Why don't humans have a mating season like other animals?

05 July 2009



Why don’t humans have a mating season like other animals?


Kat - They do!

Chris - Maybe you do. I don't know.

Kat - It's called Friday night!

Chris - Very regular mating. It's three times a week!

Kat - Many animals do have a mating season. Dogs coming to season will. If you have foxes in your back garden, you'll very much know that foxes do have a mating season and are really annoying and very prominent about it.

But humans don't really and there's been quite a lot of discussion on The Naked Scientists forum as to why this might be, but it's mainly, I think because humans have evolved not to need one and many animals do have a mating season because their food resources or the temperature where they live changes throughout the year.

So, you want your babies to be born at the optimum conditions where they're going to survive, where there's lots of food to nourish the mother during her pregnancy, when there's a nice warm temperature for the babies to be born in and they're not going to freeze, and you know, when it's not obviously really wet or really horrible.

But with humans because for a long time, we've lived in habitats like caves, we've been able to stabilize our temperatures through clothing. We've been able to sort of, farm, and all that kind of stuff.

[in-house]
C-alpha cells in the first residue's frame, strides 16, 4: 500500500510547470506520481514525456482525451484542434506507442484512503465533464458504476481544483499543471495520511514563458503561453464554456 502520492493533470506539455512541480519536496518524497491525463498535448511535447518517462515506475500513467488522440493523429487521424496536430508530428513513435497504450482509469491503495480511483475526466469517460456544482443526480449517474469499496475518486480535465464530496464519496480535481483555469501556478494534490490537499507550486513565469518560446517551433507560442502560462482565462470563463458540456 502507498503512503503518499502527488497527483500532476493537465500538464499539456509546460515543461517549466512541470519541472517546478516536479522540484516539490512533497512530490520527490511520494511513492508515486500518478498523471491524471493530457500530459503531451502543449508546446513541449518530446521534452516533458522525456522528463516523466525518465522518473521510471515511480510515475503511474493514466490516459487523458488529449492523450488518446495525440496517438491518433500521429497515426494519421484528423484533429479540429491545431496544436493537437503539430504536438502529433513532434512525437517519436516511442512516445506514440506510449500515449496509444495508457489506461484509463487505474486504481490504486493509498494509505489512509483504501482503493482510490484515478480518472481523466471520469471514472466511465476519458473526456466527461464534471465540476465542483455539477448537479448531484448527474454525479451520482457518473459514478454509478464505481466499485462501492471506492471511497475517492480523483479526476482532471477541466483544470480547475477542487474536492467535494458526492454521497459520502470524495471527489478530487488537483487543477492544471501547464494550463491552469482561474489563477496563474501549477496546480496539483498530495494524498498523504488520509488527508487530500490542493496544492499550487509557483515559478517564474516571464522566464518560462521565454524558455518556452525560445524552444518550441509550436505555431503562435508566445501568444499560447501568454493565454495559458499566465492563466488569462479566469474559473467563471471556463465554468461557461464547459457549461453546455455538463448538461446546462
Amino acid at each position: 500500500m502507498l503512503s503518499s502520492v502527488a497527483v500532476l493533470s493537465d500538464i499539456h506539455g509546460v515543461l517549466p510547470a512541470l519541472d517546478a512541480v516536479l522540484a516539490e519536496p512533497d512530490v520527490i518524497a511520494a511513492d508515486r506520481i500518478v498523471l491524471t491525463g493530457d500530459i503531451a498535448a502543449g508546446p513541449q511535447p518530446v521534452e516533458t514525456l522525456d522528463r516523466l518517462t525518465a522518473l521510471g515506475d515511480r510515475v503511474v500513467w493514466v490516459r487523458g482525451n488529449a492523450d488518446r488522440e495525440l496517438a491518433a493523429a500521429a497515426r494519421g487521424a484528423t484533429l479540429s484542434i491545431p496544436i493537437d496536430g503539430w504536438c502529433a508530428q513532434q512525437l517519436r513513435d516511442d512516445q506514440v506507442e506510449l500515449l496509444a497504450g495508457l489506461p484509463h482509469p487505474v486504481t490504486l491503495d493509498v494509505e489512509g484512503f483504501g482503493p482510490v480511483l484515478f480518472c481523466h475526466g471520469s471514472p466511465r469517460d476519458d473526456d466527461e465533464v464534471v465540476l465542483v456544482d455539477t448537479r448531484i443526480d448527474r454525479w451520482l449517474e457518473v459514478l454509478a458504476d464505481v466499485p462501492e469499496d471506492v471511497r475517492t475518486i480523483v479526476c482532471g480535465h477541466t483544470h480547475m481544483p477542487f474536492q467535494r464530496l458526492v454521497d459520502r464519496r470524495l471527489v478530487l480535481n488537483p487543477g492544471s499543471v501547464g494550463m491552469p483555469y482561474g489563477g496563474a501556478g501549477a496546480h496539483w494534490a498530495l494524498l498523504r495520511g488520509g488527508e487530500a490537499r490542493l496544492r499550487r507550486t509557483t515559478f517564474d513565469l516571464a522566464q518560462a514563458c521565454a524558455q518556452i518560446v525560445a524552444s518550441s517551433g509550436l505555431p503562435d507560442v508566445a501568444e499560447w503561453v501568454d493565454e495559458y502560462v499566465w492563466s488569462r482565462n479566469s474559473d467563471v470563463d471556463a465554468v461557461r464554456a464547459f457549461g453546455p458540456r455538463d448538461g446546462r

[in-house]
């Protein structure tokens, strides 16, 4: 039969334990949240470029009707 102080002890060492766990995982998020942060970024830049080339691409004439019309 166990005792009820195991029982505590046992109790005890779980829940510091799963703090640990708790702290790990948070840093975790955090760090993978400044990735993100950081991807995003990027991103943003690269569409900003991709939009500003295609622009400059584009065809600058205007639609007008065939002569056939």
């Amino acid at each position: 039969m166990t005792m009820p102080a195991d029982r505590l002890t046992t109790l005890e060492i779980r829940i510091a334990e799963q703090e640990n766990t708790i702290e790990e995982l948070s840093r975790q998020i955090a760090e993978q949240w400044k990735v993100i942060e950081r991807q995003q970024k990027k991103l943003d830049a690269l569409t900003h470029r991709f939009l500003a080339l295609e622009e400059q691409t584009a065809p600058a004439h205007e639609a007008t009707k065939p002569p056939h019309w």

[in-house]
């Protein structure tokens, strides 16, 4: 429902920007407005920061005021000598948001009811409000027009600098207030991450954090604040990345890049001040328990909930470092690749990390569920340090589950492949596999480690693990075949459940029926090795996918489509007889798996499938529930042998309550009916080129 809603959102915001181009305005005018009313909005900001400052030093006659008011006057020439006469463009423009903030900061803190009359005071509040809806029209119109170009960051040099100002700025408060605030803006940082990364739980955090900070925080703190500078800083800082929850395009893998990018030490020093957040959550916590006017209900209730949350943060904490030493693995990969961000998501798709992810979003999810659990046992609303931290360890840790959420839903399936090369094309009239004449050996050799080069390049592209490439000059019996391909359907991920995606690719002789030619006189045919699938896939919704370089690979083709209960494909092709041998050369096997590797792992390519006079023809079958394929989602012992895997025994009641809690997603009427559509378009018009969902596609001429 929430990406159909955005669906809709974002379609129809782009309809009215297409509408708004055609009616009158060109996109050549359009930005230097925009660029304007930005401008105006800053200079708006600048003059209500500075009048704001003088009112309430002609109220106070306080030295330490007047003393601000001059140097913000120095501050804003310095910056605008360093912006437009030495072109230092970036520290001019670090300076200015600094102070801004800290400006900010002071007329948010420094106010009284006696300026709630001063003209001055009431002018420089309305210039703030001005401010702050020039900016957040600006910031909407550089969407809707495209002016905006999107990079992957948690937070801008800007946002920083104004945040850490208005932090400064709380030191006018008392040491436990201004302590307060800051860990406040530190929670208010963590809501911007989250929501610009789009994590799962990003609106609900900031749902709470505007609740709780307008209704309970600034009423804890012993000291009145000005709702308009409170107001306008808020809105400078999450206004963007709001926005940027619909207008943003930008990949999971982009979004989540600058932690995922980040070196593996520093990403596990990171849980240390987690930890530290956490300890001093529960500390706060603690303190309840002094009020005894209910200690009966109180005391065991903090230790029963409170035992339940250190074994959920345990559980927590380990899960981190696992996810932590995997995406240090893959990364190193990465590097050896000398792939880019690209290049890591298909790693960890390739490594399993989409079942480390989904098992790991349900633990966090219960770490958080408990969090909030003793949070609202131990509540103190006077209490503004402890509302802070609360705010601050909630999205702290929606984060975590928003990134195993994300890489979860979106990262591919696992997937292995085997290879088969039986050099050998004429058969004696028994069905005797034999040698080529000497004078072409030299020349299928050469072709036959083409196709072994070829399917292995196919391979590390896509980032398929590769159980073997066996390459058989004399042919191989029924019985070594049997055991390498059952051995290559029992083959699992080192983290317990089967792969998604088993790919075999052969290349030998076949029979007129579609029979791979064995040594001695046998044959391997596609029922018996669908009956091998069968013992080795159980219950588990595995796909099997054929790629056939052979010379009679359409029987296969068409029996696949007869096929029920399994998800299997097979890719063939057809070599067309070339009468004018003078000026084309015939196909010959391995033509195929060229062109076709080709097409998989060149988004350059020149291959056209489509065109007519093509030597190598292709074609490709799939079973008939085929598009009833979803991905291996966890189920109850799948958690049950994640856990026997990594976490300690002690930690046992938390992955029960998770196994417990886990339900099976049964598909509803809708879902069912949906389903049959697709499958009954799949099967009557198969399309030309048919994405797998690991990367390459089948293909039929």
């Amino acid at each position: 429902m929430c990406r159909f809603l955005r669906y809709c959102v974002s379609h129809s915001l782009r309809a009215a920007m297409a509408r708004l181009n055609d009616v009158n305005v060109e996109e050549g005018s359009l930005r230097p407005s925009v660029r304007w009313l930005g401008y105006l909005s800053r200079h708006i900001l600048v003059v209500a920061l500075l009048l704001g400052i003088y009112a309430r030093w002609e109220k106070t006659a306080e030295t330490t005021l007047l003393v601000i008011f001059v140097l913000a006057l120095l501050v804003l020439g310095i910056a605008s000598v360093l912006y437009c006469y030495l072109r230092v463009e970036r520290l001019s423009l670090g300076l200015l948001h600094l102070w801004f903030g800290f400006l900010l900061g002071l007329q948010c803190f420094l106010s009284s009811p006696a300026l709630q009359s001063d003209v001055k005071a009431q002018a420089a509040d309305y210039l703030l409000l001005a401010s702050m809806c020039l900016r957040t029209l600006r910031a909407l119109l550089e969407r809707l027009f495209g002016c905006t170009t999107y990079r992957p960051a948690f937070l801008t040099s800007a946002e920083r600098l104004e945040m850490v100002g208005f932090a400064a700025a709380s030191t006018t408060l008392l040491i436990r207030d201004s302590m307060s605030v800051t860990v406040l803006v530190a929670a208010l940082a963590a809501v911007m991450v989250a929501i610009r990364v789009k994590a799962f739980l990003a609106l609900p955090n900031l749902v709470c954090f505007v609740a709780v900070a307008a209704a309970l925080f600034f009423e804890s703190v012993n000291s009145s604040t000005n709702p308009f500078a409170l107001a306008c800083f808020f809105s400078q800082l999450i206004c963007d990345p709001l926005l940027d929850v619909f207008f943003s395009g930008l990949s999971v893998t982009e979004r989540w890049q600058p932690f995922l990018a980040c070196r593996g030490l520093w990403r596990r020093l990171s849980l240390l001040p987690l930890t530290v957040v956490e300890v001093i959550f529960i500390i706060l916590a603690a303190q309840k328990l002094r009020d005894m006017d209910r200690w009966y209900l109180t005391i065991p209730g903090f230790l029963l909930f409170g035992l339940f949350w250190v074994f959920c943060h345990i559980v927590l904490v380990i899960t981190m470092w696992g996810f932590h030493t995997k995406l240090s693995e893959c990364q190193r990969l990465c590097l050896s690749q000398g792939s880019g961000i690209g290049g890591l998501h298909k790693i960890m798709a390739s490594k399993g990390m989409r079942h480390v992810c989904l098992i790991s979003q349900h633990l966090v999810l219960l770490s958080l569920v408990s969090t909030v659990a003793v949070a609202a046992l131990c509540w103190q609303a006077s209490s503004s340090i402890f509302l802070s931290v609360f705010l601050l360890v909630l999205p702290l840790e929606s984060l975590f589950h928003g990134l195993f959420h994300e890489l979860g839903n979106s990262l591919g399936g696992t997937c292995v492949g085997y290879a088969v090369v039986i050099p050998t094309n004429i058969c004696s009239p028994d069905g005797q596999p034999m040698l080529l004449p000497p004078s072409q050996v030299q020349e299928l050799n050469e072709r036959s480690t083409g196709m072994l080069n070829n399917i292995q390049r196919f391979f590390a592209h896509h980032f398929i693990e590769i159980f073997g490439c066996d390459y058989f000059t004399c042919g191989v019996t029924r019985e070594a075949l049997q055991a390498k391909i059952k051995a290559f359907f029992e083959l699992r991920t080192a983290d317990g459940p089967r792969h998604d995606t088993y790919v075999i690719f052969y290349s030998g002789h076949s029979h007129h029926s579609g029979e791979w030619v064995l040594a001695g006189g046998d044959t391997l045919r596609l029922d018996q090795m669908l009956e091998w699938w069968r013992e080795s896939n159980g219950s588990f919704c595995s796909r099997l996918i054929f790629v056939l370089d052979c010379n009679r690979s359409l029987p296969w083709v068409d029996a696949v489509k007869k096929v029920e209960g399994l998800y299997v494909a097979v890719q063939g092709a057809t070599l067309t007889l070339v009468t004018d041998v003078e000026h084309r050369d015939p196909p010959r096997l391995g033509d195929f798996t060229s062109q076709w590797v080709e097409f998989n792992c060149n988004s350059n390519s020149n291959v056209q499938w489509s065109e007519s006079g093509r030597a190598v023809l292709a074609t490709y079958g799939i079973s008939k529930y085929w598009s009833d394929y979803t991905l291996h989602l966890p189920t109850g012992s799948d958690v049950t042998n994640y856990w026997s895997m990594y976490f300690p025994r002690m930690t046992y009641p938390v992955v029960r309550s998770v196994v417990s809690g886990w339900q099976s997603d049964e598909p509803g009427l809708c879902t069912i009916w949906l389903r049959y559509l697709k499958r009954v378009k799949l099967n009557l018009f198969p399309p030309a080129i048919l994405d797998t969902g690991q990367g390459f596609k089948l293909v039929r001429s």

Probably, we've just evolved not to need a mating season and we have very regular ovulation that's hidden most of the time. It depends on the papers you read whether you believe that or not.

So there's no real need for us to have a mating season and I did read an interesting paper. I think that the weights of babies generally born, change throughout the year depending on whether your mother was pregnant during the harvest season or not whether your mother had more food during the pregnancies so there may be a hangover from that, but certainly in the modern world, there's no real need for a mating season for humans.


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